Most decisions in Vietnamese businesses are done by committee, with no individual having absolute power. As a result, individual personal connections aren’t as essential as they are in many other Asian cultures, however, the connection that is made with the group is.
When a Vietnamese business client disagrees with something said, they will remain silent so they don’t “lose face” or offend. Knowing this trait can help you understand their opinion on aspects of the meeting that remain hidden due to their fear of being disrespectful.
The Vietnamese are punctual and expect foreign visitors to act similarly. Although they can understand excessive traffic or unforeseen circumstances, it’s suggested that you arrive on time for all meetings.
Before sitting down with Vietnamese business partners to discuss negotiations, it’s customary that you have tea and exchange gifts. Vietnamese people appreciate when Westerners can greet them by correctly saying xin chao (pronounced seen-chow) + given name + title, as it demonstrates an interest in the Vietnamese culture. It’s suggested that you listen to an audio sample of xin chao before your meeting, as Vietnamese is a tonal language and the phrase can have five meanings other than “hello” based on how it’s pronounced.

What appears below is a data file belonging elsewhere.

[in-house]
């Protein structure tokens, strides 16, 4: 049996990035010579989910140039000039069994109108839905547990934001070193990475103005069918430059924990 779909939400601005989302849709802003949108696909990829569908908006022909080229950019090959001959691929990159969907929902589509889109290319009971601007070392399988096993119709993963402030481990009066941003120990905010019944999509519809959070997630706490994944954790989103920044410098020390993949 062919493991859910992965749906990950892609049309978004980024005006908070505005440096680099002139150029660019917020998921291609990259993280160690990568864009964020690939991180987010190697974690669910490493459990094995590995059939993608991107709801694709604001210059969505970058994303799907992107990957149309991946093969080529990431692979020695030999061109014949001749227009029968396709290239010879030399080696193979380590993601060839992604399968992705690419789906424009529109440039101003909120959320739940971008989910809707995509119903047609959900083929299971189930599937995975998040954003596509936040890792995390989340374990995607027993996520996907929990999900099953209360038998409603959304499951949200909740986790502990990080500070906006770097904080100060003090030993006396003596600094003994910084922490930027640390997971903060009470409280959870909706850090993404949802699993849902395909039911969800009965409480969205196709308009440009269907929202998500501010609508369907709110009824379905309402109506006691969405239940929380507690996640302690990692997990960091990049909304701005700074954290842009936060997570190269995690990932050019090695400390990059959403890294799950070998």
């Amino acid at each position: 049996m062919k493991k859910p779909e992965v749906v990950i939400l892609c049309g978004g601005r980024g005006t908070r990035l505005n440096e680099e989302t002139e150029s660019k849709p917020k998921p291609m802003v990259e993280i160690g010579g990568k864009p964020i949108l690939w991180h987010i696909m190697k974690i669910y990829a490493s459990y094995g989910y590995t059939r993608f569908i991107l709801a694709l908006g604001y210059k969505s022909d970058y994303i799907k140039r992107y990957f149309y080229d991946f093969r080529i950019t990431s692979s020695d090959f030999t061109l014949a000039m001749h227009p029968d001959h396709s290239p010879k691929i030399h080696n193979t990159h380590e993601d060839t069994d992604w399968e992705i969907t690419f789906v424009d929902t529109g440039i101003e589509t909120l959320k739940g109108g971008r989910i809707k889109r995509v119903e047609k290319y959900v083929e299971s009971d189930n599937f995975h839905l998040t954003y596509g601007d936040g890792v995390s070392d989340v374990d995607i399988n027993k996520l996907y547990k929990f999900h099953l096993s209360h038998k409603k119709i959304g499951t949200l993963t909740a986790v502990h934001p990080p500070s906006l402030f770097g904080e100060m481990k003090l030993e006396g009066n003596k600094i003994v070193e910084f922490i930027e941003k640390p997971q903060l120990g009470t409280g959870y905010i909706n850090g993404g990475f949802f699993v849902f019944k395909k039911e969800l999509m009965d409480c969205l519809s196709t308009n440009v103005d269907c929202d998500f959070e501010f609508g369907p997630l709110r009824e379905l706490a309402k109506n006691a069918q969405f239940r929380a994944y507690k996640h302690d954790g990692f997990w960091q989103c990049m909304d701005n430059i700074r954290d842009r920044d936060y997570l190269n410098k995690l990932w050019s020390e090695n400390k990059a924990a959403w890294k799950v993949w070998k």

Vietnamese people appreciate when Westerners can greet them by correctly saying xin chao (pronounced seen-chow) + given name + title, as it demonstrates an interest in the Vietnamese culture.
Corruption is widespread in Vietnam and may result in extra costs and delays. This results in gifts being scrutinized as bribery by some businesses. However, gifts in Vietnamese business culture are still seen as polite. Whisky or a souvenir from your hometown is a great gift for business negotiation, but it’s recommended that you avoid presenting gifts in an office setting so it isn’t taken as a bribe.
You must register with the Department of Planning and Investment (DPI) if you wish to import goods from Vietnam. In addition, you must provide a custom declarations form for export goods, a detailed packaging list, an export permit (for goods that require it) and a purchase and sale contract or receipt.
Some Vietnamese regulations ban certain goods from being imported to, or exported from, Vietnam. For example, petroleum oil cannot be exported from Vietnam and foreign suppliers cannot import cigars, tobacco, petroleum oil, newspapers, journals or aircraft to Vietnam.
Certain goods require specific import/export permits as well, including chemicals, explosives, and goods that are exported within quotas set by foreign countries.
Imports and exports that move across the Vietnamese border are usually subject to duties, with the exceptions of goods that are in transit and goods exported abroad from a non-tariffed zone.